Ecosystem-based adaptation measures protect coastal and marine areas in Peru
Title: Ecosystem-based adaptation measures for integrated coastal and marine zone management (EbAMar)
Commissioned by: German Federal Ministry for the Environment, Nature Conserva-tion and Nuclear Safety (BMU), as part of the International Cli-mate Initiative (IKI)
Lead executing agency: Ministry of the Environment (Ministerio del Ambiente – MINAM)
Overall term: 2019 bis 2024
The coastal region accounts for more than 70 per cent of Peru’s economic output. Alongside fishing as the main source of income, the tourism industry is increasingly establishing itself and putting increasing pressure on the use of coastal ecosystems. Both areas depend on a large number of ecosystem services. For the tourism industry, cultural services such as attractive landscapes, use for sport, leisure and education, and Peru’s cultural heritage are particularly important. For fishing, the important aspects are the habitats for plants and animals, photosynthesis, nutrient cycles and supply services – fish, seafood and algae to ensure food security.
Both areas make a key contribution to economic development and employment. At the same time, however, they are weakening the ecosystems and ecosystem services on which they depend. This is caused by inadequate management of marine and coastal zones, leading to overexploitation of natural resources. It is happening in particular due to:
- Uncontrolled fishing (overfishing),
- Increased, tourism-related pollution of coastal waters through waste and untreated wastewater,
- The destruction of ecologically sensitive areas as a result of tourist infrastructure and activities.
The central problem is that ecosystem-oriented strategies and aspects of climate change have until now not been sufficiently included in strategic planning and investment processes. Ecosystem-based adaptation to climate change (EbA) comprises measures to protect ecosystems and use them sustainably. The aim here is to increase the resilience of people and nature and stem the consequences of climate change.
EbA measures are integrated into the strategic planning processes for coastal and marine zones at national, regional and local level and are being implemented in the regions of Piura, Lima and Ica.
Peruvian research institutions provide information of relevance to climate change and ecological/socio-economic information. The project processes this information in cooperation with the Leibniz Centre for Tropical Marine Research (ZMT) in Bremen. The aim is to use it to develop effective EbA measures and integrate them into coastal and marine zone management.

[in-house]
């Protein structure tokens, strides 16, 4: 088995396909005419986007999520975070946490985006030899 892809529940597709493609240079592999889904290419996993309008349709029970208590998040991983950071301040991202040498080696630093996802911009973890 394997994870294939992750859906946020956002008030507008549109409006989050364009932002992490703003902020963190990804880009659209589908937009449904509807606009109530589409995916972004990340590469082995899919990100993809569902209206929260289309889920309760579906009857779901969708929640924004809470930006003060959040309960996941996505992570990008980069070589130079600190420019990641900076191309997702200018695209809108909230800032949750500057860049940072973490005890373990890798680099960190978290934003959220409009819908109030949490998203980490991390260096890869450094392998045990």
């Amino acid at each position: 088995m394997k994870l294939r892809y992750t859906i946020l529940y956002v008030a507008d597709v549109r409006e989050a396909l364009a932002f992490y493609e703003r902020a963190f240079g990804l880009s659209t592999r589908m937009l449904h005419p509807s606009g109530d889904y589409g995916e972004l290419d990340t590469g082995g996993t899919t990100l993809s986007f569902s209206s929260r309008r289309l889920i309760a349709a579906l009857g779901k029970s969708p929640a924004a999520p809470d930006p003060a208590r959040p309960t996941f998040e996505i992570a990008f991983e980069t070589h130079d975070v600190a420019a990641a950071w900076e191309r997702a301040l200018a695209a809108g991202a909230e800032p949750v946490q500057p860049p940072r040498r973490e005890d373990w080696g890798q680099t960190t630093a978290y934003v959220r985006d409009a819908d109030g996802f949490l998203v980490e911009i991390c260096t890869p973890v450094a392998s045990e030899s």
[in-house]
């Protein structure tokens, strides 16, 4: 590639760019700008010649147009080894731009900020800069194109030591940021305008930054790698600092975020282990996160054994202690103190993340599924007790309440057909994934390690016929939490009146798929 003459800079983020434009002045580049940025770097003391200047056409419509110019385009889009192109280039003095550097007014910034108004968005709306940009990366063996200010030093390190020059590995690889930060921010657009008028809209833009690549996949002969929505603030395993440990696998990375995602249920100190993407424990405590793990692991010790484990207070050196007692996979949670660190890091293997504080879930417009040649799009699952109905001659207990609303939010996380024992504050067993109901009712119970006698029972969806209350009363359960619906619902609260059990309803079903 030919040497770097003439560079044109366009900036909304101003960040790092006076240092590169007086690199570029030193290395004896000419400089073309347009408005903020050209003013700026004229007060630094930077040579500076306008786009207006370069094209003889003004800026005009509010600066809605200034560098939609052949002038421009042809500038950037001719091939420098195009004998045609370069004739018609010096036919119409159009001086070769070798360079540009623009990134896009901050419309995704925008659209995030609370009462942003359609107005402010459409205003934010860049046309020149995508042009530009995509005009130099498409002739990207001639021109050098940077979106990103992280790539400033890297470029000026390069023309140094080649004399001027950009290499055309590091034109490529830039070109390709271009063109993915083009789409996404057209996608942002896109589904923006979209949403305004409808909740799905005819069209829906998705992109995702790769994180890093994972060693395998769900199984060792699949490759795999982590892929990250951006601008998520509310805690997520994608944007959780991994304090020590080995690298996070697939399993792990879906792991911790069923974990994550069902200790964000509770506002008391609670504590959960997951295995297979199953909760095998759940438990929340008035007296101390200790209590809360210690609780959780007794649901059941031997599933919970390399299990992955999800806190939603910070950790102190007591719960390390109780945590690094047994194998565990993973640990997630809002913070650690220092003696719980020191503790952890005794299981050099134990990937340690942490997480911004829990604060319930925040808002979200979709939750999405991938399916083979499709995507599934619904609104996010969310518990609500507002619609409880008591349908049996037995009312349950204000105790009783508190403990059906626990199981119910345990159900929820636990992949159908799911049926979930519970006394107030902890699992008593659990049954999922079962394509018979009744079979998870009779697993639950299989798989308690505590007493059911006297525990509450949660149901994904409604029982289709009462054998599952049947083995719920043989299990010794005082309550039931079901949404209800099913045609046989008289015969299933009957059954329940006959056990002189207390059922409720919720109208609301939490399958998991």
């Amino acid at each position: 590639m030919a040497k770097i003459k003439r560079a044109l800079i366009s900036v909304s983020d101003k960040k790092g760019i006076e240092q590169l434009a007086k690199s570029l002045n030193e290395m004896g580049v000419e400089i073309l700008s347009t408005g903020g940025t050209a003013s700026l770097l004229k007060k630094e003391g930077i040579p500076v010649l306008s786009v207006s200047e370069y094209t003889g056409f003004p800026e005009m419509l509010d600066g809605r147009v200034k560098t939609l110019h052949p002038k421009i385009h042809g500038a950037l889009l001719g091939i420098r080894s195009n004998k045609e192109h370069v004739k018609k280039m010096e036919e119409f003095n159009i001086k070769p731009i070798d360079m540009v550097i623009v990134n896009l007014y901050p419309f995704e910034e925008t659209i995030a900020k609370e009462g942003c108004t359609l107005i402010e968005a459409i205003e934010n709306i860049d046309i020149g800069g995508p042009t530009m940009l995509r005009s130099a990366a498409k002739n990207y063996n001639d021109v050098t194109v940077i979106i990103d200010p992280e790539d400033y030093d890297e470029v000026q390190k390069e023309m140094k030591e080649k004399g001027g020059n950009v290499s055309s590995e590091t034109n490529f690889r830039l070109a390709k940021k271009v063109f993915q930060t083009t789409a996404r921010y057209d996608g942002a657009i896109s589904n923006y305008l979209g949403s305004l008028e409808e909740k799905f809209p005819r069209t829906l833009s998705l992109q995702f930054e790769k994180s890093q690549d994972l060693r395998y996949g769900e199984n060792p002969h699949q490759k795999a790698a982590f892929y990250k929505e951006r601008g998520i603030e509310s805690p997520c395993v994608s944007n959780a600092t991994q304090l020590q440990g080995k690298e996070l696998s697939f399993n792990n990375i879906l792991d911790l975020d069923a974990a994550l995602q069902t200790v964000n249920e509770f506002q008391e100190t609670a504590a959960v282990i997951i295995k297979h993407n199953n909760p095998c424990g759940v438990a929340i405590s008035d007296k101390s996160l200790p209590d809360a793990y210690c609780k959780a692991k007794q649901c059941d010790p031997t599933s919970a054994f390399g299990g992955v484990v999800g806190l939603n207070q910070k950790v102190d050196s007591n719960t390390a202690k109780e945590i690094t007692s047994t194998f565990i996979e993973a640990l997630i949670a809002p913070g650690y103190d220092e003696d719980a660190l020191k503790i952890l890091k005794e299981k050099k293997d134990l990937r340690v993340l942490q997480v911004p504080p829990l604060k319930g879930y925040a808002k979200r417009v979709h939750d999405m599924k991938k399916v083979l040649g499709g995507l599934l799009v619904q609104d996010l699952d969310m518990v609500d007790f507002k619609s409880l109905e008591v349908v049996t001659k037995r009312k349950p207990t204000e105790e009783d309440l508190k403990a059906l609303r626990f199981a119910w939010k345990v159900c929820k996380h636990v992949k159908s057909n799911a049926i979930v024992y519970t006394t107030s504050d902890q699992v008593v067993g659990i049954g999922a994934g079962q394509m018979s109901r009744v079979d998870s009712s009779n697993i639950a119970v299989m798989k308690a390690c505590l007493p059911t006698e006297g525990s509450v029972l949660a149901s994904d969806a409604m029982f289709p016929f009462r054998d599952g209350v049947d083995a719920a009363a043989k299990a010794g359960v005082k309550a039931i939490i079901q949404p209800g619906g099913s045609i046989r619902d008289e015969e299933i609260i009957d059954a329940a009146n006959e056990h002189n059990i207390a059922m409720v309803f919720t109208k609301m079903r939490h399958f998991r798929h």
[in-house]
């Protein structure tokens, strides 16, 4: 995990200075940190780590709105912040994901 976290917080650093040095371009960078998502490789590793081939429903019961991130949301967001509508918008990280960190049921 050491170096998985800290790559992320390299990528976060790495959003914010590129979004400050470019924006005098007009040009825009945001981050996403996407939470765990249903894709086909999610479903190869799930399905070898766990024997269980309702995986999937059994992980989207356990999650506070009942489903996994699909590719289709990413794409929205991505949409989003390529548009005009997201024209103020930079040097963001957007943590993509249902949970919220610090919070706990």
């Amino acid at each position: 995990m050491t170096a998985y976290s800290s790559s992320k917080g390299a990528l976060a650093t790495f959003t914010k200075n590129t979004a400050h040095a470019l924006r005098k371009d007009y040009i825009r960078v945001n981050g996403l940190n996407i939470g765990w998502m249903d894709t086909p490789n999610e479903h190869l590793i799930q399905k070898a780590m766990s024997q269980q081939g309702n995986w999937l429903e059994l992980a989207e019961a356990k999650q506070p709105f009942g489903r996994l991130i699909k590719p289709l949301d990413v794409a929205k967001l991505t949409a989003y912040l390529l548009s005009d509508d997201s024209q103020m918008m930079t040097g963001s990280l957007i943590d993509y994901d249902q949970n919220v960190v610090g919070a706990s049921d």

The project is strengthening the political/legal framework for integrated coastal and marine zone management. It is also strengthening stakeholders' management skills and the coordination mechanisms between the institutions for planning and implementing the EbA approach.
In line with the regional challenges, the EbA approach is being implemented in the project regions of Piura, Lima and Ica in three different ecosystems in each case, namely wetlands, beaches and islands. The Peruvian Ministry of the Environment, the regional governments of Piura, Lima and Ica, the private sector and civil society are involved in the implementation. To this end, the project intends to integrate the EbA approach into governmental and private investment projects in the tourism and fishing industries, and to establish skills for implementing the investment projects. The aim of this is to increase private and public investments promoting ecosystem-based adaptation in Peru’s coastal and marine zone management.
In addition, the project is strengthening the dialogue and management skills of the stakeholders in the regions. It is developing institutional agreements to implement the EbA approach in the prioritised coastal and marine ecosystems. The project uses national and international exchange forums to collect and disseminate the lessons learned from the EbA approach and its most successful measures in Peru’s coastal and marine zones.
Latest update: November 2020